This is how “Bring Him Home” should be sung, ladies and gentlemen:

Need I say more?

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And the Countdown Continues…

I’ve been very excited to see the releases of new trailers for The Hobbit: An Unexpected Journey and  Les Miserables, the two movies I am most waiting for this winter. Both are such epic stories, albeit in different ways, that it thrills me to know they’ll be on nice, large, shiny screens very soon now.

Although I am still leery of The Hobbit‘s being broken into three parts, I can’t deny my awe at seeing some of the visuals they’ve released in the trailers. From the regal halls of Rivendell to the humble corridors of Bag End, this should be just as beautiful to look at as it will be to enjoy. I’m also looking forward to Martin Freeman’s performance as Bilbo Baggins; just from what I’ve seen, it would seem he’s going to do a magnificent job.

The same can be said for Les Miserables. Mind you, some of the singing I heard in the trailer didn’t overly impress me (cough cough, Russell Crowe, cough cough), but this is still shaping up to be one of the biggest musical movies ever made–at least in my opinion.

Yep, December is going to be an exciting month for moviegoers everywhere…are you ready?

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Filed under National Blog Post Writing Month November 2012, Reviews

Two-for-One Review Special: “For Greater Glory” and “Les Miserables”

Today I’ll be giving you some brief lowdowns on For Greater Glory, the movie based on the events of the Cristero War, and the upcoming movie version of the hugely popular musical Les Miserables, scheduled for release around Christmas.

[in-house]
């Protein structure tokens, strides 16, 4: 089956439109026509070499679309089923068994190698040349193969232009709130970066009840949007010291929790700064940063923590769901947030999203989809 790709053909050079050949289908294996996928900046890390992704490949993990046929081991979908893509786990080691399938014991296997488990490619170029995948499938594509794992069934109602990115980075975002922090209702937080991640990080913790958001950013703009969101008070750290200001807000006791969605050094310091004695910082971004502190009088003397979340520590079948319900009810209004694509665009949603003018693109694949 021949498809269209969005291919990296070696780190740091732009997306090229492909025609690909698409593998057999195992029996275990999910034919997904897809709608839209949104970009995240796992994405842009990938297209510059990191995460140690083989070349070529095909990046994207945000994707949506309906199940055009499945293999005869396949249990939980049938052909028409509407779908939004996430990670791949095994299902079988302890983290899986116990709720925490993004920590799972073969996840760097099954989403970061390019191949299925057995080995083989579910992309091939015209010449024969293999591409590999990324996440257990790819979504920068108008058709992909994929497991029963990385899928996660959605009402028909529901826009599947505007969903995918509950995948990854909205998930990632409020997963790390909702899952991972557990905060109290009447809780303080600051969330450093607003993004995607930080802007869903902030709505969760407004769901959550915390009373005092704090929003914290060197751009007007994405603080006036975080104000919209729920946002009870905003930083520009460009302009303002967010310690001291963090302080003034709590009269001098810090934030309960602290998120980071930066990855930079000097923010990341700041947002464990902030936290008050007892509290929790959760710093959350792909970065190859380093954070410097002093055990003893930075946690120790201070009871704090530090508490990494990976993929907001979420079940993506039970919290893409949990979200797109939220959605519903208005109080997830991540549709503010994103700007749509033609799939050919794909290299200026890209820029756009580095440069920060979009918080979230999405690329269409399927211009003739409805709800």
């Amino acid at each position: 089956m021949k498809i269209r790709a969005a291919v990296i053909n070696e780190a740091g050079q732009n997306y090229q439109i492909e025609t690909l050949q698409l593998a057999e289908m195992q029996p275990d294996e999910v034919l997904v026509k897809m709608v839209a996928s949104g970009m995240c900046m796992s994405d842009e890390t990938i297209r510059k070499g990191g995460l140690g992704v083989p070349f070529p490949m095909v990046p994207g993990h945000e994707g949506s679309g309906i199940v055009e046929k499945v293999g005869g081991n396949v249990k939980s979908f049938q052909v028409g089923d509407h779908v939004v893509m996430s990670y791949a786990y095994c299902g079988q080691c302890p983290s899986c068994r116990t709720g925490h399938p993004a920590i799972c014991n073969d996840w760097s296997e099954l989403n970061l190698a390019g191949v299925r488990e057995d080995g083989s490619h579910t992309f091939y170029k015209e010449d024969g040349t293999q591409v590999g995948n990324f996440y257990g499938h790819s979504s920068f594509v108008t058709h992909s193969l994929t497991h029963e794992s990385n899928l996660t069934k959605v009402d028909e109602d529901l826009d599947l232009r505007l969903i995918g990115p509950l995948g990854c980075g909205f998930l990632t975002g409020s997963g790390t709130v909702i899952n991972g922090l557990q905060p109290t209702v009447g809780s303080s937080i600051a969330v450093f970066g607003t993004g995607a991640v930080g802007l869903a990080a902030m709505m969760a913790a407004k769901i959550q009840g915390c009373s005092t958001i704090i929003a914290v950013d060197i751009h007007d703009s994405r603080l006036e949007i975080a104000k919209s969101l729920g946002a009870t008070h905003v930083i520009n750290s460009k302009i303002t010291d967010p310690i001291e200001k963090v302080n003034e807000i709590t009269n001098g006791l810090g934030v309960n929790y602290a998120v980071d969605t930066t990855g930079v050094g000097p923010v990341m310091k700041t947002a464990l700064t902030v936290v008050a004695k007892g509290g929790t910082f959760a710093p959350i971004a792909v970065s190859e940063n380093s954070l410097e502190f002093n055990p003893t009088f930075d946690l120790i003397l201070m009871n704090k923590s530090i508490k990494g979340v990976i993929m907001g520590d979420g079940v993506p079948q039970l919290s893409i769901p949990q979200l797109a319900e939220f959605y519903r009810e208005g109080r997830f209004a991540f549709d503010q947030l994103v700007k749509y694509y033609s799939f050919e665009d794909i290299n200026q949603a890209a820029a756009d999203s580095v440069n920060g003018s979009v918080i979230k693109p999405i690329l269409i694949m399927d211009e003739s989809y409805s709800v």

First up, For Greater Glory. I’ll be honest; I did not think I would enjoy this movie. In my experience, movies that attempt to capture events like this mean very well but achieve only a poor, one-dimensional status of both plot and characterization. Consequently, I do not much care for these sorts of movies since the Catholics always seem to end up as caricatures. This was not the case with For Greater Glory; beautiful sets and fine acting made this incredible to watch. It actually made the story compelling. One of my favorite parts, though, was during the credits when they showed pictures of the actual Cristeros depicted in the movie, in a way cementing the fact that these were real people who fought in a real battle. The credits even featured video footage of the martyrdom of Blessed Miguel Pro, perhaps one of the best known martyrs of the Cristero War although he was not portrayed in the movie. I was surprised to see this because I had not known that his death had been recorded on camera. I had seen pictures but had never heard of the execution being captured in video format. Just as a heads up, For Greater Glory is rated R for very good reasons; battle and martyrdom are not exactly pretty. However, if you can stomach the blood and violence, you’ll be in for quite an experience.